A Lawyer's role is Preventing Removal or Deportation

Comprehensive immigration reforms are no closer to coming about now than they were when President Obama was elected in 2008. The President is determined to see reforms enacted into law during his tenure and in the interim has signed Executive Orders to protect certain individuals from being removed until Congress takes action.

Those orders of the president include:

  1. DACA Relief For Early Arrivals
  2. DHS Prosecutorial Discretion to Terminate Proceedings and Administrative Closure
  3. DAPA (Deferred Action For Parental Accountability) Currently pending Review at 5th Circuit Court of Appeals

Obtaining Bond for Release

As many facing removal from the U.S. are detained pending an initial court hearing, obtaining an early release is the first action of immigration counsel. To persuade a judge to release one must prove the following:

  1. a) Lawful admission or a pending application to obtain lawful admission  - or
    b) Proof of relief from removal by way of asylum, cancellation of removal or adjustment of status
  2. Demonstrating a release poses no danger to others Proof that relief from removable is probable to show one will attend future hearings
  3. Not subject to Mandatory Detention for an arrest of conviction.

Deportation Proceedings

A non-citizen can enter removal proceedings for a number of reasons, Relief from Removal is available in these proceedings, and an experienced immigration lawyer can help you understand which forms of relief are available to you and which are your strongest options. Here is a brief overview of some common forms of relief:- Adjustment of Status - Some non-resident aliens can adjust status to lawful permanent residence through an immediate relative who is a U.S. citizen.- Cancellation of Removal - Non-resident aliens and lawful permanent residents who are subject to removal (deportation) can attempt to cancel their deportation and secure a Green Card.

Criminal Convictions / Cancellation of Removal

DHS is now giving priority to criminal aliens and lawful permanent residents and issuing Notices to Appear (NTA) before an Immigration Judge to conduct a hearing to determine if respondent has committed a crime warranting removal from the U.S.

There are a number of challenges which must be over come to prevail in Immigration Courts:

  1. Is Respondent eligible for Bond (see this site regarding bond application)?
  2. If Respondent is undocumented does he or she have qualifying relatives (spouse, parents, children) who would suffer exceptional and extremely unusual hardship were respondent deported from the U.S.?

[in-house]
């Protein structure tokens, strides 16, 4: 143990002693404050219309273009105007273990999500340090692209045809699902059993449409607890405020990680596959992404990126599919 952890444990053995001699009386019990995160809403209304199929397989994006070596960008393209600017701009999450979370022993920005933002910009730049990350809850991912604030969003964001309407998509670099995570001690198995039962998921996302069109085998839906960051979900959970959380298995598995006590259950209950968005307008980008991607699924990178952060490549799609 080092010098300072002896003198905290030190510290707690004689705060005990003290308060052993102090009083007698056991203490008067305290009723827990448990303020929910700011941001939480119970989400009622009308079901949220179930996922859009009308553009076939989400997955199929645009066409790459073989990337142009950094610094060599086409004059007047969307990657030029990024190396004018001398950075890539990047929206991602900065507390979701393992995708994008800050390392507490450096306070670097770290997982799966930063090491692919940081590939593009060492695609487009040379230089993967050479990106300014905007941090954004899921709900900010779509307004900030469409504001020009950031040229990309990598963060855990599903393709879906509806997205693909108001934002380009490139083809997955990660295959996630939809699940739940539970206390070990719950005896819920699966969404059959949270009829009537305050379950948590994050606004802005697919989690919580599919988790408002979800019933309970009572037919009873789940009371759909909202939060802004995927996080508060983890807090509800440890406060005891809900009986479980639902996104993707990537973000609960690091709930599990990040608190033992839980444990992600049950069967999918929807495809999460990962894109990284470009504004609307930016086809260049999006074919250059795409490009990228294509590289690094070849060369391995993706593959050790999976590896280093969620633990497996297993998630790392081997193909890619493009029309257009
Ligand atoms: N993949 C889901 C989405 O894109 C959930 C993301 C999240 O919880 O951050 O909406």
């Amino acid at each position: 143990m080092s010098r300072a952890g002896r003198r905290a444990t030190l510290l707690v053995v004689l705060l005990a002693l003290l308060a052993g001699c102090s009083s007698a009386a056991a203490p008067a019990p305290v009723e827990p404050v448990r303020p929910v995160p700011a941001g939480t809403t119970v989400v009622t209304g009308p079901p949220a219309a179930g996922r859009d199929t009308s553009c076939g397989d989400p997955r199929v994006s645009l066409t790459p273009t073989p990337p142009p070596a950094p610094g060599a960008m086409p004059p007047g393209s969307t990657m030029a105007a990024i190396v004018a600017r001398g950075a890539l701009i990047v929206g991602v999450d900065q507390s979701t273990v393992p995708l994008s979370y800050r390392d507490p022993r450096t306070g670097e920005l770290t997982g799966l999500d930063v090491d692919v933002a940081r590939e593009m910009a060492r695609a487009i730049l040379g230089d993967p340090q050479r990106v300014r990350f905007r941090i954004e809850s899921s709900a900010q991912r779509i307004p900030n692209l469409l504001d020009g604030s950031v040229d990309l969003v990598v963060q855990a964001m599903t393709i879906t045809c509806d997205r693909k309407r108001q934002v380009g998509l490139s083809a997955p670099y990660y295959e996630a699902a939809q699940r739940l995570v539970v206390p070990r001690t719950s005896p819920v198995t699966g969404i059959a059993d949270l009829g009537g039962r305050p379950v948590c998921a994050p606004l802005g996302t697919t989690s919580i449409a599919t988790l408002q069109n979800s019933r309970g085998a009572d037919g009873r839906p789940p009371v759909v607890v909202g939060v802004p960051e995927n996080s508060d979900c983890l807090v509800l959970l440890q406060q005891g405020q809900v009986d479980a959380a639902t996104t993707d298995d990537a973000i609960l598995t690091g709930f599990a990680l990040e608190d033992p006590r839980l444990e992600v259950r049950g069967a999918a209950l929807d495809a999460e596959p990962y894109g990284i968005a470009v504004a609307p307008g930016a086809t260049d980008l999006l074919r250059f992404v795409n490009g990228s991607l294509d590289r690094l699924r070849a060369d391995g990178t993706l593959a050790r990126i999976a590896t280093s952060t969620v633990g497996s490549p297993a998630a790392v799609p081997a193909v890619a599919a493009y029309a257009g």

3. Does the criminal conviction preclude one from requesting cancellation of removal?
  4. If Respondent is a Lawful Permanent Resident does the commission of the crime occur at least 5 years after obtaining permanent residence?
  5. Is the crime committed by the LPR an aggravated felony or particularly serious crime precluding applying for cancellation of removal?
  6. If allowed to pursue cancellation of removal, can respondent prove the equities in his or her case (good moral character, hardship if removed) outweigh the seriousness of the crime?


Appeals to the Board of Immigration  -  Appeals (BIA) Many decisions by USCIS field office or by an Immigration Judge can be appealed to the Board of Immigration Appeals for further review.

Appeals to the Ninth Circuit Court of Appeals - Decisions by the Board of Immigration Appeals, District Courts, or other bodies of review can be appealed to the Circuit Court level if an immigrant’s rights have been violated.

The 5 Bases for Asylum are:

  1. Race
  2. Religion
  3. Nationality
  4. Membership in a Social Group
  5. Political Opinion.

One must prove with documentation, witness testimony and other evidence that ones self or family has been persecuted in their own country in the past and because of that persecution one has a "credible fear" of returning to their home country.

For harm or suffering to be considered persecution, it must have be inflicted by either the government or persons or organizations the government is unable or unwilling to control.

The following questions must be answered to determine whether an asylum application can be approved and permanent residence in the United States awarded:

  1. Has your personal safety, life or freedom ever been threatened on account of Your Race.
  2. Have your beliefs, practices or association in a Church, Synagogue, Mosque, Temple or other Religious Group caused you or your family to be persecuted?
  3. Are you a member of an ethnic group or nationality which has suffered persecution in your home country and have you or your family ever been arrested, detained, threatened or abused because of such membership?
  4. Are you or your family a member of any in a social group such as military, gender, sexual orientation, dissident or other group which has been persecuted in your native country and have you or your family ever been selected out for individual persecution?
  5. Are you or your family a member of any political party or organization that has been subject to persecution for actively expressing such political opinions?

Filing Deadline - Work Authorization

Petitions for Asylum must be filed within 1 year of entry into the United States, absent extraordinary circumstances. Upon filing for Asylum a work permit can be issued after 180 days.

Trial Preparation

Asylum trial preparation and presentation. A successful Asylum Hearing and award of permanent residence requires extensive documentation and witness preparation by an experienced trial attorney.